So, now that I have taken the simple step of changing out my dairy products to natural products, I am at the next crossroads — meat!

Meat is expensive all the way around. Unless you can find winetags for meats, there are virtually no coupons. So, what you need to do is buy the meat on sale — you can go to www.shoplocal.com and search all of the sales ads in your surrounding area to find the best deal, or you can peruse your Sunday advertising.

I highly recommend using a butcher for your meats — with the best option of buying direct from the cattle rancher. We are in between two of the best places to buy meat — in Taylor (Telegraph Rd. between Goddard and Northline) is Cattleman’s Meat Market and in Toledo (several locations) is House of Meats.

Produce should be obtained locally, and SEASONALLY!! In other words, tomatoes in the summer time (learn how to can them for other seasons), fruits of the summer, grapes after first hard frost, pears after first hard frost, squash in the fall and winter, potatoes in the fall, etc.

Try to use as much fresh local foods as possible, and remember, it never hurts to ask your farmer if he is using HEIRLOOM seeds or if he is using Monsanto seeds. If he says he is using HEIRLOOM seeds, he is using seeds that are not genetically modified.

A big one for my family (and maybe yours too) is pop … I gotta have my pop (it’s the 11th commandment). What makes pop so bad? High Fructose Corn Syrup (HFCS). This is also a Genetically Modified product…BAD, BAD, BAD!!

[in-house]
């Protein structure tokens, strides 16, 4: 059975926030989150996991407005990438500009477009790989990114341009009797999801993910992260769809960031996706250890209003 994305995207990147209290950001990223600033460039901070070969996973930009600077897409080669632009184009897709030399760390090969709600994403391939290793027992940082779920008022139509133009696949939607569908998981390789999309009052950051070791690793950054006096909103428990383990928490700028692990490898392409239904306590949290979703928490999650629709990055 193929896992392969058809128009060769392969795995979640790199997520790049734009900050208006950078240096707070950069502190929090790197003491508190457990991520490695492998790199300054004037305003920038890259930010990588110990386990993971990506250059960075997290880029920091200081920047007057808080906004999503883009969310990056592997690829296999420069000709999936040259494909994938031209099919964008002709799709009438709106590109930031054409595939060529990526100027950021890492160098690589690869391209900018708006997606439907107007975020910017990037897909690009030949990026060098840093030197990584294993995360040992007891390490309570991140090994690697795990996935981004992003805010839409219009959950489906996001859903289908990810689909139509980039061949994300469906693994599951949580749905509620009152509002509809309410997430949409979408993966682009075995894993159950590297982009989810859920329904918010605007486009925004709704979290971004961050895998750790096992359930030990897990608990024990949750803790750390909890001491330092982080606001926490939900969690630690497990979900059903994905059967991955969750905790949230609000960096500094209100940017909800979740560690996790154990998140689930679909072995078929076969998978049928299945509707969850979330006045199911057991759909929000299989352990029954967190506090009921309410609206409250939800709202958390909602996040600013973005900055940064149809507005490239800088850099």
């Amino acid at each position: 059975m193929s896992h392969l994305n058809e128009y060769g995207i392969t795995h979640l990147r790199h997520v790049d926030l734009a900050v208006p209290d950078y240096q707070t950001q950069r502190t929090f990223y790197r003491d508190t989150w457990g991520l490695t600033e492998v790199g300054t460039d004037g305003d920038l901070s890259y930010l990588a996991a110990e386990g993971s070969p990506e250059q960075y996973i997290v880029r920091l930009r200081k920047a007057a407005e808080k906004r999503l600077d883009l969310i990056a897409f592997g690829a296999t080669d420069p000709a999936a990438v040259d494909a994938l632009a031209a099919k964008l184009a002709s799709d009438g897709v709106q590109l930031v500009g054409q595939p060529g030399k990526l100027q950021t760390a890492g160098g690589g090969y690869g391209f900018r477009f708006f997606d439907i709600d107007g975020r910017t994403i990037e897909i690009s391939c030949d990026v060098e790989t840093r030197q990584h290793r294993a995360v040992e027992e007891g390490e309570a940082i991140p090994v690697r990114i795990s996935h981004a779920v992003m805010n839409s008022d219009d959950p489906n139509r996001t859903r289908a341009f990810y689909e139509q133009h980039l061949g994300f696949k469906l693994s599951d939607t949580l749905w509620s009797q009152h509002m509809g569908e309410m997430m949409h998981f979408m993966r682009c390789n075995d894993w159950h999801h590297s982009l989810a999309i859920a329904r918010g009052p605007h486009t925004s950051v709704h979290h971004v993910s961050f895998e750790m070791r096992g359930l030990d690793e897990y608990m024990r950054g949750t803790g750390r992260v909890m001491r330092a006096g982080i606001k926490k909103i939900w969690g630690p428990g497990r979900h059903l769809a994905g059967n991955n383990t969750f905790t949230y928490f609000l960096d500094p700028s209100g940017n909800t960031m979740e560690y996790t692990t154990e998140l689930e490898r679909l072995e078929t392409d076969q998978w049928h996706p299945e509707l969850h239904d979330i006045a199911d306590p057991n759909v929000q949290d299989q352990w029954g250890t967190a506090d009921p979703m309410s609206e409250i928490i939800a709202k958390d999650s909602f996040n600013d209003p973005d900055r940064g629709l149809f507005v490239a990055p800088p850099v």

HFCS is not the same as corn syrup that you use to make candies with, it is a byproduct of a byproduct. But I have to have it. I am more addicted to it than I am to coffee!

There is hope, though! Pepsi has come out with Pepsi Throwback (you can find it locally at Sam Stop, on 7th Street in Monroe). Pepsi Throwback is made with 100% REAL SUGAR and no HFCS. It tastes the way it used to taste back in the 1970s. It’s delicious, and while pop is not a “good for you” food, it’s better than it could be with the HFCS in it! Pepsi Throwback comes in 2 liter bottles and 12 pack cans. For the Dew lovers, Sam Stop also carries the Mountain Dew Throwback.

Stay away from any products listed as diabetic or sugar free — 99.9 percent of them contain artificial sweetener, which has been proven to cause a myriad of problems, including cancer! It’s truly a KILLER.

Because I want you, the Agora reader, to digest what I am writing, I am going to end this segment with a link to learn more about Genetically Modified Organisms (GMO), and a long list of products to both avoid and their alternatives to help you live a healthier life.

The products that you need to avoid at all costs in the United States, that are GMO are: Soybeans and all byproducts (unless it says Certified Organic), beet sugar (cane sugar is fine), papaya (fresh or otherwise), canola, and corn and all byproducts.

Go through your pantries and prepare to be amazed at what contains GMO foods! My biggest shock was “100 percent vegetable oil” — it is 100 percent GMO Soy! We have made the switch to either 100 percent olive oil (which you can get from Randazzo’s Farmer’s Market in Westland — on the corner of Warren and Newburgh Rd., for $4 for a half gallon) or coconut oil (my next installment will discuss this wonder oil and all of it’s uses — it’s truly amazing). Coconut oil can be purchased locally at the herbal store by St. Paul’s in downtown Monroe or online at Amazon.com

Links for more information and alternatives to GMO foods: